Diverse neighborhoods and affordable housing, historical landmarks, convenient shopping and room to grow are just some of the appeal of east Charlotte, an area roughly defined by Independence Boulevard at its southern end, The Plaza/Plaza Road Extension at its northern end and Albemarle road, which runs between the two. East Charlotte homes are listed in areas 2 and 3.
Three miles and 200 years from Uptown are the Charlotte Museum of History and the Hezekiah Alexander Homesite, Mecklenburgs oldest surviving structure. The wooded grounds on Shamrock Drive provide a relaxing and entertaining retreat for visitors looking to escape the bustle of the Queen City and learn a bit of her history as well. The site is also home to the worlds largest ground-level bell, the American Freedom Bell, which is nestled in a lovely setting on the property.
The Plaza-Midwood area is less dramatic, but equally established. One of Charlotte's early streetcar neighborhoods, it includes a delightful mixture of older, renovated homes and new residences. A mixed bag of families and urban pioneers and a very active community make the area desirable and popular. The lush median along The Plaza once a trolley thoroughfare is a distinctive part of the neighborhood. Van Landingham Estate on The Plaza, built in 1913, serves as a lavish spot for weddings with verdant gardens and elegant rooms. The Charlotte Country Club is also located in the Plaza-Midwood area.
East Charlotte has an active commercial sector due to development along Central Avenue, Albemarle Road and Independence Boulevard. The area is also home to some of the city's most comfortable housing areas, many with prices that first-time buyers find appealing. In addition to affordable housing, commercial development gives residents some of Charlotte's best and most convenient shopping.
Recently extended as a freeway down to Sharon Amity Road, Independence Boulevard also features a new Albemarle Road exchange that eases congestion along both thoroughfares.
Independence Boulevard features many shopping centers and retail/commercial areas. Look here for one of the city's biggest collections of automobile showrooms, huge home-supply and furniture stores, restaurants and membership-only warehouses.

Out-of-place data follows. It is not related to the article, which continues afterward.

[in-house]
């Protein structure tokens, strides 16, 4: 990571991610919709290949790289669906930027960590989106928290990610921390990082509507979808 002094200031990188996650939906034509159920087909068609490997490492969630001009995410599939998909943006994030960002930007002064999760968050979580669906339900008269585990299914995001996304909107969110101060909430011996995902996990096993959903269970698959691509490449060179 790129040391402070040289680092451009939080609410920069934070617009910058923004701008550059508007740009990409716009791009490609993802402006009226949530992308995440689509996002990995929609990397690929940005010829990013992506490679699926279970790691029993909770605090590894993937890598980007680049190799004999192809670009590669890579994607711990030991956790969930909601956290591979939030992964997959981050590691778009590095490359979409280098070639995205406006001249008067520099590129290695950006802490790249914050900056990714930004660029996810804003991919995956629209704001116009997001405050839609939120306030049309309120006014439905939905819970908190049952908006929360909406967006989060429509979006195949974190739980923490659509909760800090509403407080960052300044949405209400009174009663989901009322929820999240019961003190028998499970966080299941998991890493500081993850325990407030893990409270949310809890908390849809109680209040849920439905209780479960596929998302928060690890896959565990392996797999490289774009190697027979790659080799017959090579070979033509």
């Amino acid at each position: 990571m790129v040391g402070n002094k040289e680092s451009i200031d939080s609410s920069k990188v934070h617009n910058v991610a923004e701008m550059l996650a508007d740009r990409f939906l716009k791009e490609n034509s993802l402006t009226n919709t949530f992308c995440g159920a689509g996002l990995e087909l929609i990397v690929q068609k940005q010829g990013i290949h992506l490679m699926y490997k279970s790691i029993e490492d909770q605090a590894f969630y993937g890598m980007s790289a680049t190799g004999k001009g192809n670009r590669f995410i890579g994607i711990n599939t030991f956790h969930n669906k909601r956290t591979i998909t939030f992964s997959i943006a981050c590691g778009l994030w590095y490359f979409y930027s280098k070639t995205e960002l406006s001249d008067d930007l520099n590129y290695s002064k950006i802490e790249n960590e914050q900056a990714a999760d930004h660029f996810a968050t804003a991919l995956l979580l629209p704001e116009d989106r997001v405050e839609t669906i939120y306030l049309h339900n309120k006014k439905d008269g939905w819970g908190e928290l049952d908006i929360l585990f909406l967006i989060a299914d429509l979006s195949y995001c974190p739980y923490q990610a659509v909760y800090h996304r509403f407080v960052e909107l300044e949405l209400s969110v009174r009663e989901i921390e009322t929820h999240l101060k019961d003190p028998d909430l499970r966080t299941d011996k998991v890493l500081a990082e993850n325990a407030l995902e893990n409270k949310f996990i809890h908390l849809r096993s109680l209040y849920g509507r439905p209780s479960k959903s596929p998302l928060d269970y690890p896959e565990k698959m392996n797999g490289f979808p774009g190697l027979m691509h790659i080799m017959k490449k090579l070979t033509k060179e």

Albemarle Road is a busy boulevard lined with strip shopping centers filled with supermarkets, drugstores, restaurants and specialty shops. Development along this thoroughfare continues to grow, particularly on the outskirts of Charlotte.
Near the I-485/Lawyers Road interchange, the Bridges at Mint Hill shopping mall is in the works, which would provide 1.3 million square feet of shopping in an open-air setting.
Presbyterian Healthcare was recently approved to build a $90 million, 50-bed hospital near the Albemarle Road exit off I-485 that is slated to open in late 2009. The facility will be called Presbyterian Hospital Mint Hill.
Another trend shaping east Charlotte is the influx of immigrants and new citizens who make their homes here. Here's where you'll find the Hindu Center, the Islamic Center, the Chinese Baptist Church and a host of other facilities, as well as plenty of ethnic groceries and stores.
Accordingly, east Charlotte also has developed an eclectic selection of restaurants, including Italian, Chinese, Thai, Mexican, Vietnamese, steakhouses, family restaurants and cafeterias.
Outdoor recreation in the area includes Reedy Creek Park and Nature Preserve, which features 116 acres of recreational fields, 727 acres of preserve, a disc golf course, fishing ponds, picnic areas and 10 miles of nature trails. Reedy Creek Park is also the site of Native American artifacts as well as the Robinson Rockhouse Ruins, dating back to 1790.
Golfers will enjoy teeing off at the areas public and semi-private golf courses, including Olde Sycamore Golf Plantation, The Divide on Stevens Mill Road and the Charles T. Myers course on Harrisburg Road.
If you'd rather fly than drive, check out Wilgrove Airport, off Albemarle Road. This general-aviation facility offers charters, leasing and pilot training.